There was a time when every major purchase Corinthians made on the transfer market was accompanied by the sounding of a siren at its home ground of Parque Sao Jorge. That custom was discontinued some time ago, yet even if it had not been, it is hard to imagine the January 2012 signing of Cassio Ramos generating much noise. His addition to a squad that had just won the Brasileirao could not have been more low-key.
There was good reason for the lack of fanfare. The young goalkeeper was making his return to Brazilian football after four unremarkable seasons with Dutch club PSV, where he had made just a handful of appearances. At the age of 24, the former Gremio man, who had starred for Brazil at the FIFA U-20 World Cup Canada 2007, seemed to be slipping into anonymity.
All that changed four months later, however, when Corinthians faced Vasco da Gama at home in the second leg of their Copa Libertadores quarter-final. The aggregate score was still 0-0 when Vasco's Diego Souza scampered through on goal with just Cassio to beat.
The Timão faithful held their breath as Souza side-footed the ball to Cassio’s left and seemingly on its way into the corner of the net. Yet despite standing 6ft 4ins tall, the custodian somehow got down low to get the merest of touches on the ball with his left hand, deflecting it just past the post. Corinthians would go on to win the tie and, a few weeks later, the title. Suddenly, the unheralded Cassio was anonymous no more.
“It was pretty amusing after that,” the hero of the hour told FIFA.com. “Corinthians fans would come up and thank me and some of them even wanted to kiss my hand. Others wanted to take a photo, but only if I held up my left hand.
“It looked a certain goal when I made that save. That game was crucial to the team winning the Libertadores and that was the tightest tie we played. It was like a game of chess and you couldn’t afford to make the slightest mistake. If they’d scored then, I doubt if we’d have been able to come back. There would have been very little time for us to equalise and then score again. That’s why I had to be very focused and ready.”
Doing it for himself
Finding their focus at such critical points is not always easy for keepers when they have lacking regular first-team football. After signing for PSV at the end of 2007, Cassio failed to enjoy a lengthy run of games, and was loaned out to Sparta Rotterdam for the 2008/09 season. Though more football came his way there, he found himself back at square one and the reserve team when he returned to Eindhoven.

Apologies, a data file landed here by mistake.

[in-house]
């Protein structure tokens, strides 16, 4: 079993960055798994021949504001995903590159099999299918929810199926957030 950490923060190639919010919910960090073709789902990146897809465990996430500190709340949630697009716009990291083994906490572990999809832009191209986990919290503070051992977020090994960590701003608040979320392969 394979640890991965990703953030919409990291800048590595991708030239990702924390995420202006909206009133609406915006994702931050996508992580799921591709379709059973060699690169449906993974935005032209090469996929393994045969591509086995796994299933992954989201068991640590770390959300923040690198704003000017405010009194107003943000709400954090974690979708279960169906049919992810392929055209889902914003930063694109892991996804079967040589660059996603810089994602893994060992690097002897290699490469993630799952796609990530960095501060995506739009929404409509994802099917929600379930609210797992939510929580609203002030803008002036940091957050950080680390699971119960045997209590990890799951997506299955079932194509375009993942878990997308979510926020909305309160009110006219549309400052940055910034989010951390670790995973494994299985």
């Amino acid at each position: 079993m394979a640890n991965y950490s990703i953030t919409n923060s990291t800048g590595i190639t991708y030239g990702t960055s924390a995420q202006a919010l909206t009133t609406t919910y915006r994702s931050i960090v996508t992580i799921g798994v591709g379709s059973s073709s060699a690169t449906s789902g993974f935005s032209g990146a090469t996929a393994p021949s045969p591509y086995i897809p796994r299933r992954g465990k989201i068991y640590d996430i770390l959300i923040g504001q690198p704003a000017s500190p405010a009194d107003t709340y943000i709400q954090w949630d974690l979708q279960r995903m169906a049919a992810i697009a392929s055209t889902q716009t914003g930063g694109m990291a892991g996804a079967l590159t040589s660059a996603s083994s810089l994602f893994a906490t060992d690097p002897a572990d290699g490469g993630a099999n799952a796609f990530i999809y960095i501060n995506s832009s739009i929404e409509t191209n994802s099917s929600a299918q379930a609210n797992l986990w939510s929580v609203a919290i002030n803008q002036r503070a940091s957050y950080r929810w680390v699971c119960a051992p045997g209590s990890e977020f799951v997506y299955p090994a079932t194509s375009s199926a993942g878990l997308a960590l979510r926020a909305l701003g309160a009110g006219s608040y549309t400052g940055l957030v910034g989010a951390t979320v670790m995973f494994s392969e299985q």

“Obviously there were times in Holland when I wondered if I was good enough,” he admitted. “I wondered if it was just bad luck or something like that, and I even asked the coach why I wasn’t getting a chance. I’m still waiting for an answer today.”
By the time his final season with PSV came around, Cassio realised he was not going to get his opportunity and that it was time to start looking at things in a different way: “At the end, before I left, I saw that I had to start working for myself. I needed to work on the mental side of things and on my game too. They don’t train much there. Just once a day. So I went to the gym in the building where I lived and started doing some extra work. I just wanted to be ready.”
It would be some time before he had the chance to prove his worth, though the punishing schedule he put himself through in the Netherlands gave him the confidence to terminate his contract with PSV and sign for Corinthians, not necessarily the easiest place to embark on a new beginning.
Cassio continued to put the effort in after his presentation in January, maintaining the same work rate he had shown in Eindhoven, and which had impressed the coaching staff there so much, even if it was not enough to earn him a first-team place. His big break would come after Corinthians’ elimination in the Sao Paulo state championship, with the knockout phase of the Copa Libertadores looming.
Though the pressure was on, Cassio was prepared for what lay ahead: “I was full of confidence and I was training hard, both on my physique and technique. I lot of people thought I was a risky option, and I knew it was a big challenge. I was ready all the same.”
He would concede just two goals in his eight matches in the continental showpiece, helping to make the tightest defence in the competition even more miserly and presenting his claim for a place in the national team in the process. “My team-mates have helped me a lot,” said the grateful custodian. “They’ve always given me a lot of confidence and we all help each other out.”
With the Libertadores safely secured and Corinthians’ Brasileirão campaign back on an even keel, coach Tite is now planning for FIFA Club World Japan 2012, rotating his star players with a view to keep them fresh for December’s big event. Sidelined for so long in the Netherlands, Cassio has understandably requested his boss leave him in the starting line-up.
“I’ve spoken to him about this, about not having played much. Maybe we can come to some arrangement, but without me dropping out of the team,” he said, only too happy to stay between the posts in the countdown to Japan, even if it means letting goals in once in awhile. “I don’t like conceding but it’s all part and parcel of my development.”
More rest is the last thing the dedicated Cassio needs at this vital stage of his career. As far as he is concerned, the harder the toil the better.